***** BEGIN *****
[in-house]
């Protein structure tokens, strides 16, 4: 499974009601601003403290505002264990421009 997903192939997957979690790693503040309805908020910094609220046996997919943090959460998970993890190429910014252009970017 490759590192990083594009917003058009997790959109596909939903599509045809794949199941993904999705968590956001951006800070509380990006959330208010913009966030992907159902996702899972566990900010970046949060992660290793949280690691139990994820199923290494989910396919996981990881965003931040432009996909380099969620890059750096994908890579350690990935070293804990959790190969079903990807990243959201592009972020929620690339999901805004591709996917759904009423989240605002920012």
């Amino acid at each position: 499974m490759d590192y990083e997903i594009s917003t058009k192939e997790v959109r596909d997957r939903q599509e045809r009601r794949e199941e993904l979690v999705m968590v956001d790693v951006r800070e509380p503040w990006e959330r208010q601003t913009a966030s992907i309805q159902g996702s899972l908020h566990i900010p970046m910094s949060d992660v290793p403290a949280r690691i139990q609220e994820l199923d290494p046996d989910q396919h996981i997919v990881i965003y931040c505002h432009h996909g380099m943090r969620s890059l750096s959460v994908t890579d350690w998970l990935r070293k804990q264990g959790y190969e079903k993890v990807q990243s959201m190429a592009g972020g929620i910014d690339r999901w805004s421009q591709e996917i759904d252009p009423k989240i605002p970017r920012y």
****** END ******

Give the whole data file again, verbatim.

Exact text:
[in-house]
């Protein structure tokens, strides 16, 4: 499974009601601003403290505002264990421009 997903192939997957979690790693503040309805908020910094609220046996997919943090959460998970993890190429910014252009970017 490759590192990083594009917003058009997790959109596909939903599509045809794949199941993904999705968590956001951006800070509380990006959330208010913009966030992907159902996702899972566990900010970046949060992660290793949280690691139990994820199923290494989910396919996981990881965003931040432009996909380099969620890059750096994908890579350690990935070293804990959790190969079903990807990243959201592009972020929620690339999901805004591709996917759904009423989240605002920012």
């Amino acid at each position: 499974m490759d590192y990083e997903i594009s917003t058009k192939e997790v959109r596909d997957r939903q599509e045809r009601r794949e199941e993904l979690v999705m968590v956001d790693v951006r800070e509380p503040w990006e959330r208010q601003t913009a966030s992907i309805q159902g996702s899972l908020h566990i900010p970046m910094s949060d992660v290793p403290a949280r690691i139990q609220e994820l199923d290494p046996d989910q396919h996981i997919v990881i965003y931040c505002h432009h996909g380099m943090r969620s890059l750096s959460v994908t890579d350690w998970l990935r070293k804990q264990g959790y190969e079903k993890v990807q990243s959201m190429a592009g972020g929620i910014d690339r999901w805004s421009q591709e996917i759904d252009p009423k989240i605002p970017r920012y």